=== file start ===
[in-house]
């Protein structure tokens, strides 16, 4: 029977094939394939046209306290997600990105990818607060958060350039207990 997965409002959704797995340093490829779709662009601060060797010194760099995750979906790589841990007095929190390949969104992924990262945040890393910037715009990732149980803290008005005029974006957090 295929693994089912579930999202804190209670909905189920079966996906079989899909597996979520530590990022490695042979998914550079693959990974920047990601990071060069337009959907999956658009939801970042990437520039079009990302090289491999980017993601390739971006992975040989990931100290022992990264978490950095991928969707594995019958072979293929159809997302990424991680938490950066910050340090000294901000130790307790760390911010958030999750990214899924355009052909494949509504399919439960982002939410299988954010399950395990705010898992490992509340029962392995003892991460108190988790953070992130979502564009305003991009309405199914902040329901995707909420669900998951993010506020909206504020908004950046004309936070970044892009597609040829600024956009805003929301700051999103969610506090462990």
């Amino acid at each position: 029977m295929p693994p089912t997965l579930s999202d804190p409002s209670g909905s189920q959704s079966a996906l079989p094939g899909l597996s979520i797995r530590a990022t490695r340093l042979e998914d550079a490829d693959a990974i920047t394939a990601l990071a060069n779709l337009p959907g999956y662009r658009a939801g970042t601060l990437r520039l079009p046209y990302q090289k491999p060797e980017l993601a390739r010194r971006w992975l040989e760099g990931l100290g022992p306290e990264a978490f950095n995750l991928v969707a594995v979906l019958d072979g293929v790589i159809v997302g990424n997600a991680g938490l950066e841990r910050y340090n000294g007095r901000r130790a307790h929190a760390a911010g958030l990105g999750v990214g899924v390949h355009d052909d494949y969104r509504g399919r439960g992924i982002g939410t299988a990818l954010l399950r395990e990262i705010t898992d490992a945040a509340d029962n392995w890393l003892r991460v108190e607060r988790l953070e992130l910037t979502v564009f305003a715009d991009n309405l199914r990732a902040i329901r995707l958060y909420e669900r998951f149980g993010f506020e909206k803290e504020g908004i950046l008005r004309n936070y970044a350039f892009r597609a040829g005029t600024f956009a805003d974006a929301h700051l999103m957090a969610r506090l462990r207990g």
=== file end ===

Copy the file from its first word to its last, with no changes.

[in-house]
């Protein structure tokens, strides 16, 4: 029977094939394939046209306290997600990105990818607060958060350039207990 997965409002959704797995340093490829779709662009601060060797010194760099995750979906790589841990007095929190390949969104992924990262945040890393910037715009990732149980803290008005005029974006957090 295929693994089912579930999202804190209670909905189920079966996906079989899909597996979520530590990022490695042979998914550079693959990974920047990601990071060069337009959907999956658009939801970042990437520039079009990302090289491999980017993601390739971006992975040989990931100290022992990264978490950095991928969707594995019958072979293929159809997302990424991680938490950066910050340090000294901000130790307790760390911010958030999750990214899924355009052909494949509504399919439960982002939410299988954010399950395990705010898992490992509340029962392995003892991460108190988790953070992130979502564009305003991009309405199914902040329901995707909420669900998951993010506020909206504020908004950046004309936070970044892009597609040829600024956009805003929301700051999103969610506090462990």
């Amino acid at each position: 029977m295929p693994p089912t997965l579930s999202d804190p409002s209670g909905s189920q959704s079966a996906l079989p094939g899909l597996s979520i797995r530590a990022t490695r340093l042979e998914d550079a490829d693959a990974i920047t394939a990601l990071a060069n779709l337009p959907g999956y662009r658009a939801g970042t601060l990437r520039l079009p046209y990302q090289k491999p060797e980017l993601a390739r010194r971006w992975l040989e760099g990931l100290g022992p306290e990264a978490f950095n995750l991928v969707a594995v979906l019958d072979g293929v790589i159809v997302g990424n997600a991680g938490l950066e841990r910050y340090n000294g007095r901000r130790a307790h929190a760390a911010g958030l990105g999750v990214g899924v390949h355009d052909d494949y969104r509504g399919r439960g992924i982002g939410t299988a990818l954010l399950r395990e990262i705010t898992d490992a945040a509340d029962n392995w890393l003892r991460v108190e607060r988790l953070e992130l910037t979502v564009f305003a715009d991009n309405l199914r990732a902040i329901r995707l958060y909420e669900r998951f149980g993010f506020e909206k803290e504020g908004i950046l008005r004309n936070y970044a350039f892009r597609a040829g005029t600024f956009a805003d974006a929301h700051l999103m957090a969610r506090l462990r207990g």